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Guest Artist:

Sheng Cai, Piano, in memory of Peter Longworth

November 3–4, 2018
Oakville Performing Arts Centre

Program Notes

Johannes Brahms (1833-1897): Piano concerto in B flat major, No. 2, Op. 83 

I: Allegro non troppo  II: Allegro appassionato  III: Andante  IV: Allegretto grazioso

Brahms’s first piano concerto did not become popular for some time, and Brahms attempted another one only after 20 years had elapsed, by which time he had become well established through the impact of his early symphonies. What emerged was one of the largest concertos ever written up to then. It includes four movements rather than the conventional three, and it is structurally so extensive that it is almost a “symphony” for piano and orchestra. The solo part is technically challenging, but the soloist must remain involved in the orchestral ensemble.

The long first movement is founded on an opening horn call to the other instruments. The piano awakens with slow arpeggios, and the woodwinds respond, followed by an early solo cadenza. Only then does the main body of the movement progress. There is an extensive development, with repeated references to the horn call, which is finally reiterated as a closing fanfare, with accompanying octave trills for the piano.

The second movement is a scherzo, a rare addition for a concerto. It may have been written for Brahms’s violin concerto and then discarded. In keeping with the rest of the piece, the movement is again “symphonic” in scope and passion.

The third movement andante begins with an expressive cello solo – a melody which is taken up by the violins, and then by the piano. Later there is a brief dialogue between the soloist and clarinets. In the coda, the cello restates its theme, accompanied by trills and arpeggios in the piano.

The finale movement is a rondo, once again on grand scale. Its bright opening theme recurs repeatedly, and eventually it rounds off the piece as well.  The solo part is brilliant, especially at the final return of the rondo refrain in a faster tempo. The work concludes with yet more piano arpeggios and a big crescendo in the full orchestra.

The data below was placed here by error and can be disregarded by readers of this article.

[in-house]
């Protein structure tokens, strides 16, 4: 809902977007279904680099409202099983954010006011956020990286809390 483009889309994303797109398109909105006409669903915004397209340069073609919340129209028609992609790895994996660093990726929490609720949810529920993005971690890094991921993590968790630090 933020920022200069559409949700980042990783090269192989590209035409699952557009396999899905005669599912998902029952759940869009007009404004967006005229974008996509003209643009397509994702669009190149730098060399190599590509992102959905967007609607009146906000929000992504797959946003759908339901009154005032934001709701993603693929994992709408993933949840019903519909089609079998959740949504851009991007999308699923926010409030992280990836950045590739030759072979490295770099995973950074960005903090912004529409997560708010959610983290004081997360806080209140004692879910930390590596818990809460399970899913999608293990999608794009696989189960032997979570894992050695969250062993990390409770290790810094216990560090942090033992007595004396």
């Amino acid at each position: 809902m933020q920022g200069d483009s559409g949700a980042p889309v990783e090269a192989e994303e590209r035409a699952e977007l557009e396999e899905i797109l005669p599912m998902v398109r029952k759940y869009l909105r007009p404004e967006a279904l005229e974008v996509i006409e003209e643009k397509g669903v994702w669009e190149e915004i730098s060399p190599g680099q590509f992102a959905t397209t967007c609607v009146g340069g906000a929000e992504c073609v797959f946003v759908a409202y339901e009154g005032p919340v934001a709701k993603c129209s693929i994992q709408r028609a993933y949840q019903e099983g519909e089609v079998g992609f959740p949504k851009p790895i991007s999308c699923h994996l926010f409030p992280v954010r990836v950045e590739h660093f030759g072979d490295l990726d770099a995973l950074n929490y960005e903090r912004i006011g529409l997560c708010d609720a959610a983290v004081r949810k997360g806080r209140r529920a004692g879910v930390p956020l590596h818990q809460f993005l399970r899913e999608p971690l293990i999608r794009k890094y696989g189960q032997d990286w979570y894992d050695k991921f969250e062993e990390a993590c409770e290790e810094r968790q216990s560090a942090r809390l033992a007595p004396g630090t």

Petr Ilych Tchaikovsky (1840-93):  Nutcracker – Act II


Chocolat (Spanish Dance)

Café (Coffee, Arabian Dance)

Thé  (Tea, Chinese Dance)

Danse des Mirlitons (Dance of the Reed Flutes)

La mère Gigogne et les polichinelles (Mother Ginger and “children”)

Valse des Fleurs (Waltz of the Flowers)

Pas de Deux; Variation (Tarantella)

Danse de la Fée Dragée (Dance of the sugar Plum Fairy)

Valse Finale et Apotheose (Final Waltz and Apotheosis)

The enchanting music of Tchaikovsky’s Nutcracker was first performed in December 1892, less than a year before his death. The score shows Tchaikovsky in a rare, light-hearted mood, with none of the self-doubt that plagued most of his life. Yet, pessimist to the end, Tchaikovsky’s own assessment of the Nutcracker was “… infinitely worse than The Sleeping Beauty”!  An indifferent audience reaction to the Nutcracker’s first performance may have reinforced Tchaikovsky’s opinion, but it probably reflected an inferior production, as well as the unfamiliar and socially unacceptable spectacle of children scurrying around on stage! The work has of course since gone on to become one of the world’s favourites.

Some of the ballet’s best-known melodies are found in the so-called “Character” dances in Act II. These dances are set pieces, and while they do little to move the story line along, they do give the various sections of the orchestra their own moments to shine. Favourites include the flute trio and English Horn in Mirlitons, the clarinets and oboes in the Arabian Dance, the bass line in bassoons during the Chinese Dance, and the trumpets in the Spanish dance – but there are so many more!

A symphonic mood that had prevailed in Act I returns towards the end of Act II, culminating in the Pas de Deux with its dramatic descending scales in the strings and brass (who but Tchaikovsky has ever done so much with just a simple major scale?) and the Waltz of the Flowers (including a wonderful harp cadenza). The celesta (fairy bells), used in the Dance of the Sugar Plum Fairy, is an instrument that Tchaikovsky discovered soon after its invention, and which he kept secret from his competitors in order to be the first to use it in an orchestral context.  The Final Waltz at times becomes pure music-hall, permitting a reprise for the various dancers. Ever mindful of his audience, Tchaikovsky sends his listeners home with a reflective Apotheosis, and – for good measure – just one more crashing orchestral climax.